Memories of Albania

Sensory memories are funny things, aren’t they? We can inhale a whiff of fall air and suddenly remember the scratchiness of jumping in leaf piles in elementary school, or see a white pine tree like the one we used to climb and have an intense recollection of sticky sap, white fluffy clouds, lunchboxes, and laughter with friends. It’s so visceral, an almost uncanny re-living of events or re-visiting of places. Any time I look back on my 10 months in Albania, I’m hit with more sensory memories than anywhere else I’ve lived.

There were the potted plants on my bedroom balcony that kept falling over and spilling dirt everywhere, on the other side of the door and the transparent blue curtain that always blew over and prevented it from closing. There’s me, running late for a zoom tutoring session, dragging a chair out to the balcony to show the mountains and red tile roofs to my students by lifting the laptop and spinning in circles. I see my neighbor’s dog and grapevine sprawling over their courtyard, and a dirty gravel road beneath me, with the neighborhood dumpsters at the end (no trash collection in the area). I remember that day I heard a noise that I had only before heard in movies; I walked onto that balcony and saw teen boys, presumably from the surrounding rural areas, riding a line of horses up our street! I locked eyes with the young driver and felt like I was in a movie.

I remember the red checkered table cloth, and the dirty dishes that I always left a little too long in the sink. My roomate shaking out heavy rugs out the window during weekly cleaning. The stairwell and the kids hanging out in the street. Checking to see if the hot water heater had enough hot water every night before showering. Shining a phone flashlight in the pitch-black dark apartment basement to unlock our winter firewood from the grey metal cell it was imprisoned behind. Dragging the big rough canvas sack up the stairs with my roomate until one day I could throw it over my shoulder and do it myself.  The trail of bark bits on the floor that had to be swept up afterwards.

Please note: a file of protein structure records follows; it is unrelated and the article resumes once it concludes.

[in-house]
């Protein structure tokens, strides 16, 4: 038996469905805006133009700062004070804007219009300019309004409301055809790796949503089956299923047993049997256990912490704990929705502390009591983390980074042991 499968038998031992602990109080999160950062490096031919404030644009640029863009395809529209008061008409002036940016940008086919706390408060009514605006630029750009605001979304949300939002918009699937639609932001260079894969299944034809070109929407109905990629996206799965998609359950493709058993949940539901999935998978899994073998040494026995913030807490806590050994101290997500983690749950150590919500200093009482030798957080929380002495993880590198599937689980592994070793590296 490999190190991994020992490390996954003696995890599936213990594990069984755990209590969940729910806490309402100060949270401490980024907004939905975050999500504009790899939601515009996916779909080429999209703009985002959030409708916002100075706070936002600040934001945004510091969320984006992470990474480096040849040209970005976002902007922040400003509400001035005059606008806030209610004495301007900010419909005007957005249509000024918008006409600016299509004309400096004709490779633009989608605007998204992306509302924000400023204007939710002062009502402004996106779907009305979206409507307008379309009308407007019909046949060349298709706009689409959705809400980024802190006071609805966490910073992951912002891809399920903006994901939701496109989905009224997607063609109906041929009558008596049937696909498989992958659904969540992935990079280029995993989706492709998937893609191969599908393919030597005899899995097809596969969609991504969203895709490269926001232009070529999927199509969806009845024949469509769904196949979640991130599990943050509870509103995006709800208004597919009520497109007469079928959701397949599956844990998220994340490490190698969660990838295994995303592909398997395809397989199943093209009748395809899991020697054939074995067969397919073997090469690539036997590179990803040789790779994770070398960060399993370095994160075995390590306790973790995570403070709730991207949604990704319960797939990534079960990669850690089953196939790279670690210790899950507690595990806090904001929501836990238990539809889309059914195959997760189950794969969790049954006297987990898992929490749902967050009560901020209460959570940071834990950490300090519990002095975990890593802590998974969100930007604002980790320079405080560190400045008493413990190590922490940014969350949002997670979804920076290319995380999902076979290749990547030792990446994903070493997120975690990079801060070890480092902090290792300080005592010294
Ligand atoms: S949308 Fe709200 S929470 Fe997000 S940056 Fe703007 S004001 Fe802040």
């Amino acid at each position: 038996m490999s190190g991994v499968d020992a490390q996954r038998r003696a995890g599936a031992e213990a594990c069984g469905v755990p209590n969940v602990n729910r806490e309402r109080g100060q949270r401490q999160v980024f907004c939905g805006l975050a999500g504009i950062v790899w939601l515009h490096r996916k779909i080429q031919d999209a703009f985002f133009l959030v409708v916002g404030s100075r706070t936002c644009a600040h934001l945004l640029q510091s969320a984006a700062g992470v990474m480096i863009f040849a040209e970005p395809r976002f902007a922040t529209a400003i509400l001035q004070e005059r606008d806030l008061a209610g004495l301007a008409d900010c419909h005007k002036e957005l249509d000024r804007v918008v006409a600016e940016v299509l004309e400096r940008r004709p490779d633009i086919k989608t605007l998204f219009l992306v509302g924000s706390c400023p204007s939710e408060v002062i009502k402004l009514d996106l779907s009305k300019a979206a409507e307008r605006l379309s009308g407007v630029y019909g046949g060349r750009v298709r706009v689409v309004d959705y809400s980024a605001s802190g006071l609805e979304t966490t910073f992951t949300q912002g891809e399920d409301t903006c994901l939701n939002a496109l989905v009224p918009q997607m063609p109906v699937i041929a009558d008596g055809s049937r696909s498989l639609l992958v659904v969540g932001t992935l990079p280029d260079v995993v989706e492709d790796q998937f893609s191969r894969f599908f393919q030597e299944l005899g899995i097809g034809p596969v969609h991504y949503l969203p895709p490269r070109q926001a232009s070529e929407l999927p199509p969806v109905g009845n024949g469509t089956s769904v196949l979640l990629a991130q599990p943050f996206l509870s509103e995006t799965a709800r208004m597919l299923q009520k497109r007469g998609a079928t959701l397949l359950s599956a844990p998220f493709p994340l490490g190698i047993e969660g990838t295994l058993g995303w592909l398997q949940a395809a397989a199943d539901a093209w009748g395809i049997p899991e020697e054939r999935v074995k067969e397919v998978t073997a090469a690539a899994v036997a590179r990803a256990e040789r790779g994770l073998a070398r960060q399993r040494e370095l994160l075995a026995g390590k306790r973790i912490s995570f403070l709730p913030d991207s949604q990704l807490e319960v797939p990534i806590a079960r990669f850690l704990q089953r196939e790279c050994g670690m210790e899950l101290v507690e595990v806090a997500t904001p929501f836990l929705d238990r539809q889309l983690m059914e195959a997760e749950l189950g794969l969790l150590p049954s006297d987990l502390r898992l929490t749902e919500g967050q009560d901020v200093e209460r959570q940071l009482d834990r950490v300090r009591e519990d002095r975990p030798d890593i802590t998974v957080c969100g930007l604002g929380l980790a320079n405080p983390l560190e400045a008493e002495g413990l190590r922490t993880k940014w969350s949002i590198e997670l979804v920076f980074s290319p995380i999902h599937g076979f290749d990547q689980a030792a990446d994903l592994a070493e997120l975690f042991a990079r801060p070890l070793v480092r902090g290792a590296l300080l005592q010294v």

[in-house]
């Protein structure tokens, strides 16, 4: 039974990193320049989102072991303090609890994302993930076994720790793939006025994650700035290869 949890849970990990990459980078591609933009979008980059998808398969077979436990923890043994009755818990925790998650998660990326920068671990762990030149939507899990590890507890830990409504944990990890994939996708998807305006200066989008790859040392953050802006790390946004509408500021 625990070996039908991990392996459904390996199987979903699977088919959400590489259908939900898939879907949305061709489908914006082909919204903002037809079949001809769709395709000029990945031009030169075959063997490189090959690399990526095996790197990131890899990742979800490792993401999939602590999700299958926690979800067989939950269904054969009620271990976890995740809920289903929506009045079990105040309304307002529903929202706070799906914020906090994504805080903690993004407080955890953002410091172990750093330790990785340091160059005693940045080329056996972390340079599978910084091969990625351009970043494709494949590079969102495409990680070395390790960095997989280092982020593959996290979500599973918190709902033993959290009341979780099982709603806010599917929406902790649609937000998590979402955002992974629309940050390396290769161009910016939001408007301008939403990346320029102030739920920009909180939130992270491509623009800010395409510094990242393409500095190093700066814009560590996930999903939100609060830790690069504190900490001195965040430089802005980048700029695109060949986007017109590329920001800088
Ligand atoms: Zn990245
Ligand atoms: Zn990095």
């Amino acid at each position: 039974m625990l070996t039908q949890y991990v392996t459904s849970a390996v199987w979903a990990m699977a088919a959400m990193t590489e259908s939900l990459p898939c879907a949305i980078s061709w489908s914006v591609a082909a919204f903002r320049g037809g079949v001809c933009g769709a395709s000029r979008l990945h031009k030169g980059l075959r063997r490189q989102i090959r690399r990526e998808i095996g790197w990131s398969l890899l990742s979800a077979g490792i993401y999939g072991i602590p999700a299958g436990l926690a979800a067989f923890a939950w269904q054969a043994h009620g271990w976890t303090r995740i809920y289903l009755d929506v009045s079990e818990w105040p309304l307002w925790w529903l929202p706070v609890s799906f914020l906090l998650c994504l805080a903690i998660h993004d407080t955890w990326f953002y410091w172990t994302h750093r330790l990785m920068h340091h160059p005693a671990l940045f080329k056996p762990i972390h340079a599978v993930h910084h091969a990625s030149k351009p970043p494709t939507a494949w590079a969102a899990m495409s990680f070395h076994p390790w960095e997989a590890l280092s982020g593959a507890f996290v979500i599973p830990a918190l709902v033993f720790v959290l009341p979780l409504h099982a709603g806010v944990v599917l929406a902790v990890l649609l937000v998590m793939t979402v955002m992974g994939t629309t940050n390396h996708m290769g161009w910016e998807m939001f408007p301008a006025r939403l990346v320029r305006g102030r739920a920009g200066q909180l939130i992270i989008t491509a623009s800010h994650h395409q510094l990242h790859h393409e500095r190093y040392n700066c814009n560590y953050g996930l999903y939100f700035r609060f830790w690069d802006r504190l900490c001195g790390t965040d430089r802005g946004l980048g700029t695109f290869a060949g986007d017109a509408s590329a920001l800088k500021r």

Shoving saved-up bits of cardboard and paper between the wood in the black furnace, coupled with a little piece of styrofoam-looking firestarting material lit with a match. Watching the cardboard quickly shrivel up and burn away to ash without the wood catching on fire. Trying again until it worked, and having a smoky room to show for it. The pride and satisfaction of getting it going. Sitting next to the stove for a little warmth, head in my hands, wondering how I would cope during the next few months of living alone while dealing with the remaining psychological toll of pandemic isolation and a touch of seasonal depression. Resolving to make it through somehow anyway. Sleeping on the sofa often because the room with the stove was warmer.